Over the years, REM became part of the soundtrack of my life. I remember very well sitting at El Torito’s in Monterey with some friends, sharing strawberry daiquiries and loudly singing along to “Man On the Moon.” “Losing my Religion” set new standards in story-telling in music videos, and “What’s the Frequency, Kenneth?” was the sole reason we queued up at the music store in Laurel in the middle of the night to be there for the debut of “Monster”, an otherwise woefully mediocre album.

Once, when we moved across the continent, we actually took a side trip to Athens, Georgia, just so we could see where REM came from, what inspired them.

In all those years, I only managed to see them live once, just before they rocketed into superstardom with the release of “Green” in 1989. They were playing the Kongresshalle, a relatively small venue near Frankfurt’s main train station. The place was packed. The stage was tiny and hardly elevated above the floor. Had I not feared the masses up front would crush me to death, I could have reached out and touched… someone. It was all wild, frenzied fun. I didn’t buy the t-shirt, but I think I still have the tour book.

In the last decade, the band seemed to lose steam. When I look at the track lists from “New Adventures in Hi-Fi”, “Reveal” and “Around the Sun”, I feel at a loss. But “Accelerate” was soon hailed to be REM’s return to form and a splendid comeback album, so it’s a bit sad to see the comeback only lasted three short years (and spawned another album, Überlin). Just when it appeared that REM might be the one band from Out of Time who might manage to become everlasting legends like the Rolling Stones, they decided to do it their way and bow out of the game gracefully, on their terms, while the love of the fans was still warm and the music still played in our heads.

For me, saying goodbye to REM is not just saying goodbye to an iconic rock band, it truly is the end of an era as it erases the last of the echoes of great times at a pub long gone. To quote another great band: Thank you for the music! At least, we’ll always have Frankfurt…

Life is a Highway

Well, it’s really more a one-way street, but that’s not really the point. The point is, we keep traveling a little further every day (I’m ITCHING to digress here, the options are nearly endless! but I won’t). On this gloomy morning, I’m once again reminded of a quote from Monty Python and the Holy Grail: A year passed: winter changed into spring, spring changed into summer, summer changed back into winter, and winter gave spring and summer a miss and went straight on into autumn This year, certainly, winter stretched far into what is normally spring, thereby completely displacing one season, after which it immediately got scorching hot for a few weeks, and now -just when the outdoor pools are readying themselves to deal with the masses of children and young people starting their summer vacation in a couple of days- the weather turns to total crap. This morning, it was already so dark, we should’ve carried a flashlight on our walk. But we didn’t. I’m defiant that way.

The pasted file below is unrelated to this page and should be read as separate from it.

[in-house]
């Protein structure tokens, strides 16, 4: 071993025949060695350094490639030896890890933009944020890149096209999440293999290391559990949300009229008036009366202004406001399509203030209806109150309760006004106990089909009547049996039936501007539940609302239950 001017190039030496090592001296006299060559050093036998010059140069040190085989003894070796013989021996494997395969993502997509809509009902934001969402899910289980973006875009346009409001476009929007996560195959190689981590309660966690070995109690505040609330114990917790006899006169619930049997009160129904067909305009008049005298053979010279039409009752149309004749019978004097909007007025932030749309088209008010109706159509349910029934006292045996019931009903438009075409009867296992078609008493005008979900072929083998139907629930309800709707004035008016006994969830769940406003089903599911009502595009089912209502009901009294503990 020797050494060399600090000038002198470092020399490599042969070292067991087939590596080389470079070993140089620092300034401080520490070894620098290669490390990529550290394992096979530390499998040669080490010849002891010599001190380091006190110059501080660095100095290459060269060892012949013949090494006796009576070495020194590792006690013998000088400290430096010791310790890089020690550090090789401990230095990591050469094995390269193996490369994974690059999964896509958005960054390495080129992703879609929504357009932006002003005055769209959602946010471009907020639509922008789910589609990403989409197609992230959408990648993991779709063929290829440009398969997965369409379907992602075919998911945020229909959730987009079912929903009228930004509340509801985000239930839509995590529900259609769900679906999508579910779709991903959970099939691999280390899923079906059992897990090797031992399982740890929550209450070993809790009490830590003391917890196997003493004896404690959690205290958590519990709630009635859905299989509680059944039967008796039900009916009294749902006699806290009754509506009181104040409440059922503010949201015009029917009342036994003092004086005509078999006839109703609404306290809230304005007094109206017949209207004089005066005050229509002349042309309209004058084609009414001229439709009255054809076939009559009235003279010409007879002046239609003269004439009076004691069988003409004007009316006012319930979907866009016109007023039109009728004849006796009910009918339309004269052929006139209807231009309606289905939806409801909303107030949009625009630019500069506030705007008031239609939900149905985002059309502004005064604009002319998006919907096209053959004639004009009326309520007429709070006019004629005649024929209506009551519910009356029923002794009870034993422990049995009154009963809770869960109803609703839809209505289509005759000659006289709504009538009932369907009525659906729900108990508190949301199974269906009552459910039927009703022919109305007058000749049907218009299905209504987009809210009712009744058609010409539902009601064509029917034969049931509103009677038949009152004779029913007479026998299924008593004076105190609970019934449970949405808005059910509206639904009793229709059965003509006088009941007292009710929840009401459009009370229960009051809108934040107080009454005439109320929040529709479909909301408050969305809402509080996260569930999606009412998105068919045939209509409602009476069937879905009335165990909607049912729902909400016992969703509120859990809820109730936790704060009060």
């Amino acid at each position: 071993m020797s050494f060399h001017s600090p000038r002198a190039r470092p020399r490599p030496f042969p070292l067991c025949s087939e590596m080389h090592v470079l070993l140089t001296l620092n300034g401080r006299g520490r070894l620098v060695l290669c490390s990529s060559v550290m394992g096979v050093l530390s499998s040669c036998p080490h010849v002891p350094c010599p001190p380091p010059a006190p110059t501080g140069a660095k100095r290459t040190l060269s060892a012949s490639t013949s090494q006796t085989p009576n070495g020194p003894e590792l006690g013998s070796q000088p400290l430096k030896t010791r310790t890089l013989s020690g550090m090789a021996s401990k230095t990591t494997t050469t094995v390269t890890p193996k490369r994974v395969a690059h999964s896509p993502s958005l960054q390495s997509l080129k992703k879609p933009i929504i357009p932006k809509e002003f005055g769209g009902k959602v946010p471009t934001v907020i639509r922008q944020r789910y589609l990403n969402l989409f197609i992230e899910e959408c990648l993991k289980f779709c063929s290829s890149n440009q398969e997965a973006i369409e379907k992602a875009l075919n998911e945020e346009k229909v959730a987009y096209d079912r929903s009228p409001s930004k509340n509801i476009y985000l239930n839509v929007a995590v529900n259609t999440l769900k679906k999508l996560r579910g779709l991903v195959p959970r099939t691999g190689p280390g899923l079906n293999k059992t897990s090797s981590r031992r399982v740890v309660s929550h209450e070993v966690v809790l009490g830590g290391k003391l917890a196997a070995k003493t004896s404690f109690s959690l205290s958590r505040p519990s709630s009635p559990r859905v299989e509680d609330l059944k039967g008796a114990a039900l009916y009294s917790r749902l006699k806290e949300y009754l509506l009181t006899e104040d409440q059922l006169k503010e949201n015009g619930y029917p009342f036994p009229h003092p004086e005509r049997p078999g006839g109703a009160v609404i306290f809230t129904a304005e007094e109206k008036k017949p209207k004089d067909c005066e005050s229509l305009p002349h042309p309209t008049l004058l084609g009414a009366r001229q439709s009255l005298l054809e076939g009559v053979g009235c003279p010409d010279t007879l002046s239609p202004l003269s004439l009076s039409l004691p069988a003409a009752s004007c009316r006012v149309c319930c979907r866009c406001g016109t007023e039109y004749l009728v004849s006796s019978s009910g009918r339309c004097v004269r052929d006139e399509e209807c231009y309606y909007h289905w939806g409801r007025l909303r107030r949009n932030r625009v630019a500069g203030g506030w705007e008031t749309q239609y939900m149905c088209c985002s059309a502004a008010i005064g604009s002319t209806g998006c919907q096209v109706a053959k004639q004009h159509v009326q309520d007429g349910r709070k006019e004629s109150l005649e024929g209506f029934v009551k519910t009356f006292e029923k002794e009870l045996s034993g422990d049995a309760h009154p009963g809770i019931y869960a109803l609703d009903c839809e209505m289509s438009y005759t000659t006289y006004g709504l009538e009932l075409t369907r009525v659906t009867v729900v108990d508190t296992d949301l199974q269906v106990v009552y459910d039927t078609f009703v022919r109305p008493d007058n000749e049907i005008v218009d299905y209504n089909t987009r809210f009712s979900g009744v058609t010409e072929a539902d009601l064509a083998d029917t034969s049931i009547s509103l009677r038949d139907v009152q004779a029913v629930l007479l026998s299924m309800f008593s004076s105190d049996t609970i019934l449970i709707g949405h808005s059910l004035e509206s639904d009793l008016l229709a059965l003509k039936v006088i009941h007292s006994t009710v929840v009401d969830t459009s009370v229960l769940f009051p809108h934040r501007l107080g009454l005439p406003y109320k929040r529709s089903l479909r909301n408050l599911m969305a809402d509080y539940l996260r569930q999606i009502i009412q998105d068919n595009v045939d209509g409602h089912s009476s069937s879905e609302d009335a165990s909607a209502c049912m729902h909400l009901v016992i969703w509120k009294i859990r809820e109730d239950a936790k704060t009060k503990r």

So we’re heading down a badly illuminated path into an opaque future, but things keep changing anyway, don’t they. Tomorrow marks the last day of my workout challenge, and overall, I am pleased to report that I am satisfied with the results. I’m even happier about the fact that I’ve found new inspiration in this exercise business; finally, my inner runner has decided that it might be time to challenge myself there, as well, thus laying the cornerstone for yet another little blog-assisted project. I think in this case the cool, wet weather actually helps, since I prefer to run in these temperatures. Nothing can stop me now! Well, until the first freeze, that is… 😉

For all of you who need a little pickmeup today (and I know I do), here’s Tom Cochrane with today’s title song. Safe travels!